Search. Read. Cite.

Easy to search. Easy to read. Easy to cite with credible sources.

Circulation: Cardiovascular Genetics

Year: 2009  |  Volume: 2  |  Issue: 2  |  Page No.: 173 - 181

Comprehensive Whole-Genome and Candidate Gene Analysis for Response to Statin Therapy in the Treating to New Targets (TNT) Cohort

J. F Thompson, C. L Hyde, L. S Wood, S. A Paciga, D. A Hinds, D. R Cox, G. K Hovingh and J. J.P. Kastelein


Background— Statins are effective at lowering low-density lipoprotein cholesterol and reducing risk of cardiovascular disease, but variability in response is not well understood. To address this, 5745 individuals from the Treating to New Targets (TNT) trial were genotyped in a combination of a whole-genome and candidate gene approach to identify associations with response to atorvastatin treatment.

Methods and Results— A total of 291 988 single-nucleotide polymorphisms (SNPs) from 1984 individuals were analyzed for association with statin response, followed by genotyping top hits in 3761 additional individuals. None was significant at the whole-genome level in either the initial or follow-up test sets for association with low-density lipoprotein cholesterol, high-density lipoprotein cholesterol, or triglyceride response. In addition to the whole-genome platform, 23 candidate genes previously associated with statin response were analyzed in these 5745 individuals. Three SNPs in apoE were most highly associated with low-density lipoprotein cholesterol response, followed by 1 in PCSK9 with a similar effect size. At the candidate gene level, SNPs in HMGCR were also significant though the effect was less than with those in apoE and PCSK9. rs7412/apoE had the most significant association (P=6x10–30), and its high significance in the whole-genome study (P=4x10–9) confirmed the suitability of this population for detecting effects. Age and gender were found to influence low-density lipoprotein cholesterol response to a similar extent as the most pronounced genetic effects.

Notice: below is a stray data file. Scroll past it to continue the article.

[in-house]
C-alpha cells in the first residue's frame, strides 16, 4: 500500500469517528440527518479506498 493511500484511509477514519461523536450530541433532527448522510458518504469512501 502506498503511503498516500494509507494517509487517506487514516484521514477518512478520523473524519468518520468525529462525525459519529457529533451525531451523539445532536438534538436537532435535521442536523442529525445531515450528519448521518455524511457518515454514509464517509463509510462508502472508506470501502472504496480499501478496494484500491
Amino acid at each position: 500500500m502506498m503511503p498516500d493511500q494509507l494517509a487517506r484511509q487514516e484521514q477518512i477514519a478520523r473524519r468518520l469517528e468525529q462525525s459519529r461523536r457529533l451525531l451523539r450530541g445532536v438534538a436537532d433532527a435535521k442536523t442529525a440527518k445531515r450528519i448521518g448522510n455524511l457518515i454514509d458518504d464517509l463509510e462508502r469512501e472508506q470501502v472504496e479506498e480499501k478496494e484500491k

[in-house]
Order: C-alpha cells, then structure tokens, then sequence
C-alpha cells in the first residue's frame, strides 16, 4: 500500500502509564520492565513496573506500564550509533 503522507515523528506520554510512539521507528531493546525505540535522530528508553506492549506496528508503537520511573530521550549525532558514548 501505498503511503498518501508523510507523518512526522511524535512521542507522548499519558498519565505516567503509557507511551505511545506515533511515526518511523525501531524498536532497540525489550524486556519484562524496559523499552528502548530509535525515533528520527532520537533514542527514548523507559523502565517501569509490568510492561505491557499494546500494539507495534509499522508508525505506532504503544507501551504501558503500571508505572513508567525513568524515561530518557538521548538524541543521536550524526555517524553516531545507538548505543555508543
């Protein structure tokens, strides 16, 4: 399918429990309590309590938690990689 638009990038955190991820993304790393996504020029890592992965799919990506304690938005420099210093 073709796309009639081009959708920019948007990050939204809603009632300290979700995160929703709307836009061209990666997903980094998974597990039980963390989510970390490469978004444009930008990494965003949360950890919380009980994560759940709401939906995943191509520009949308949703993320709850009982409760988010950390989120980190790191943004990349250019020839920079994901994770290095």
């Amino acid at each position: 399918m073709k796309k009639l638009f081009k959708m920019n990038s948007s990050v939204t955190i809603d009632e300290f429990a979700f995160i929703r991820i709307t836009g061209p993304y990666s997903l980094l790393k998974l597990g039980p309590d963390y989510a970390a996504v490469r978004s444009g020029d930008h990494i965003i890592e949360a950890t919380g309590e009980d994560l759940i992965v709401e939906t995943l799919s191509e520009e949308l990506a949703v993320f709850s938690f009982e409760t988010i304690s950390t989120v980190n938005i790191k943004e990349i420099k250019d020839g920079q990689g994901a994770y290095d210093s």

Conclusions— Among SNPs tested with an allele frequency of at least 5%, only SNPs in apoE are found to influence statin response significantly. Less frequent variants in PCSK9 and smaller effect sizes in SNPs in HMGCR were also revealed.

View Fulltext